Around this time, I read a fantastic book by the British author Fergus Fleming called Barrow’s Boys. It’s a lively history of the many British expeditions to different corners of the world in the 19th century, but primarily to the Arctic. It’s filled with accounts of courage as well as hardship and suffering. In one expedition, the men got so hungry that they ate their leather boots. When I finished it, I wanted to plumb the mystery of humankind’s attraction to the unknown and uncharted. I had an incurable case of Arctic fever.
Many explorers have probably felt the same way. A reporter once asked the mountaineer George Mallory why he wanted to climb to the summit of Mount Everest, a feat that had never been achieved. He answered, “Because it’s there.”
We can apply the same thinking to the quest to reach the North Pole. It has attracted adventurers, explorers, and scientists for centuries. On their quests to reach it, men have faced an unbelievably harsh and dangerous climate. People have lost fingers and toes to frostbite, or even cut off their own body parts to survive. But while the tales of North Pole adventure are filled with heroic sacrifice and achievement, the ills of society still trickled in. Nationalism was a driving force in the race to claim the Pole. Racist attitudes and exploitation were common. White men took all the glory, while the Black and Indigenous people—without whom many expeditions would have failed—received little, if any, credit.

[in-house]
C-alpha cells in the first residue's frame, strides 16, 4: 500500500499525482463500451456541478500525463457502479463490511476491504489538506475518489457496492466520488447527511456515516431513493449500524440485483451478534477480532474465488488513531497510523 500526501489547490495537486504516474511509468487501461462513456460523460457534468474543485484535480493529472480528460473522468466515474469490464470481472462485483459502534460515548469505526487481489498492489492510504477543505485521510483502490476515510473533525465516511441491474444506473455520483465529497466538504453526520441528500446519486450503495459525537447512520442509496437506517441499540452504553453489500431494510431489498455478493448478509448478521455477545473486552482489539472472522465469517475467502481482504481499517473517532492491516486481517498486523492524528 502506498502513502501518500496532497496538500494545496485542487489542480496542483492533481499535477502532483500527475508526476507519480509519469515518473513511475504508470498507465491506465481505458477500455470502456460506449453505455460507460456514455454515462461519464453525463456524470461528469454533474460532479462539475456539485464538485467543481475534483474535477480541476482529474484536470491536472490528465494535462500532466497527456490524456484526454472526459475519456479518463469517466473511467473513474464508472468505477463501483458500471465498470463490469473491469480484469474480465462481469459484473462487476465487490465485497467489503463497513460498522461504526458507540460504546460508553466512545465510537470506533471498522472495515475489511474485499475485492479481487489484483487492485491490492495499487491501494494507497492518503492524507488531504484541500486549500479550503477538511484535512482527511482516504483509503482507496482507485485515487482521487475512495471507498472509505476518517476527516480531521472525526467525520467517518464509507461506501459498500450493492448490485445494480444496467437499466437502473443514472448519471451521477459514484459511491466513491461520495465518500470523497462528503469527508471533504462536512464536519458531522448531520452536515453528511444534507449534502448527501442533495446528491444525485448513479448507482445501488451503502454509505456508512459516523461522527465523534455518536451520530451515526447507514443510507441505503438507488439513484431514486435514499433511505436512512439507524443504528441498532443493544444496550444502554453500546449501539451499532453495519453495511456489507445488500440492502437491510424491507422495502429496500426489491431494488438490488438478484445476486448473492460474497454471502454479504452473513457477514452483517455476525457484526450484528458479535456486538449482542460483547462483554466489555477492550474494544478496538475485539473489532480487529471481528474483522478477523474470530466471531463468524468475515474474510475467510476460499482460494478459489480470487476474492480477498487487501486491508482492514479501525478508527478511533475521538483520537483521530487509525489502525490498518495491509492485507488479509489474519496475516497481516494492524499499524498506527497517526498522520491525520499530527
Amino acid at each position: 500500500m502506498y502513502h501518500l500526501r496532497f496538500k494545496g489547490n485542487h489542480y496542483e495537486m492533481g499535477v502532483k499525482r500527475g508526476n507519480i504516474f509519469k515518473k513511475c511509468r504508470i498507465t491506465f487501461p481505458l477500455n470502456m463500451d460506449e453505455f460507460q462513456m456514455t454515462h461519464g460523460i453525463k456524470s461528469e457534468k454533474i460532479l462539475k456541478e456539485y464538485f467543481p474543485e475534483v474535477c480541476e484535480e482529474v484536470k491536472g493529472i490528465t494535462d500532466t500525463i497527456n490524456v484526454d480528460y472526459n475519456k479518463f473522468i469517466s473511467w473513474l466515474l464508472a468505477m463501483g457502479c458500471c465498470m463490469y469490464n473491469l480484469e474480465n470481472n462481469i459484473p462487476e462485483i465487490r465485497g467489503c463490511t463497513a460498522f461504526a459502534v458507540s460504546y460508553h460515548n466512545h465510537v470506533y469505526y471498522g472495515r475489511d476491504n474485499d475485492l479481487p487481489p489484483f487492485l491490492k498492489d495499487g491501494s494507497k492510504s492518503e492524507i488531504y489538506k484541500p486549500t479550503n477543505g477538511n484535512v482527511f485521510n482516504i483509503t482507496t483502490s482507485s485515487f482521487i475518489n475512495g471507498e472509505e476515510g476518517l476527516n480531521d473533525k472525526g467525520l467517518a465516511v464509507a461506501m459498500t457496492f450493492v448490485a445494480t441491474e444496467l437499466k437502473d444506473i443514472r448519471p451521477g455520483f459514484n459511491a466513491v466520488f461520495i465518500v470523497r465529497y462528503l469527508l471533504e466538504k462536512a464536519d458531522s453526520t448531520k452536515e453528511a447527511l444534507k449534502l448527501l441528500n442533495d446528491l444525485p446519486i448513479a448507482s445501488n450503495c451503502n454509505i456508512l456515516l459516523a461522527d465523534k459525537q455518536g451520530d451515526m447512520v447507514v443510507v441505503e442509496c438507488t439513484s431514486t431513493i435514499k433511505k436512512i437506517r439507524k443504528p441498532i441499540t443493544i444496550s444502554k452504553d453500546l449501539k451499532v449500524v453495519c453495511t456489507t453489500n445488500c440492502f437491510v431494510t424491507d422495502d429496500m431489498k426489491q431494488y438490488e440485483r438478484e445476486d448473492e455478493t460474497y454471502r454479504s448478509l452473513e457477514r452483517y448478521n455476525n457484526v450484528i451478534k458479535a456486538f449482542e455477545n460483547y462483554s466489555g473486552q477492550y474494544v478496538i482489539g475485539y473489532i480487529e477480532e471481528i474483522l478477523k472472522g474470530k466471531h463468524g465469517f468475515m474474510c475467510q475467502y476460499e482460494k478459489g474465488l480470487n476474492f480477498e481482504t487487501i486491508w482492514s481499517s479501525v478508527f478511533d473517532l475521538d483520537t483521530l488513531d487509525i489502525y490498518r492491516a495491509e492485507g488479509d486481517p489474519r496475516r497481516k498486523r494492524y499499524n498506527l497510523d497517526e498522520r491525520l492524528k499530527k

But we’re getting ahead of ourselves. Before we get there, we need to try to understand what made these guys go north in the first place … and also, what the North Pole even is.
Today, we know that the North Pole is actually a point in a vast ocean. It’s almost permanently covered in sea ice. But until the early 20th century, no one had gotten really close to that point on the globe. It remained one of the last blank spots on the map of the Earth.
The North Pole has served as a literal lodestar for European geographers, astronomers, mathematicians, and sailors. Because extensive polar ice blocked ships from reaching it, no explorers really knew what existed there.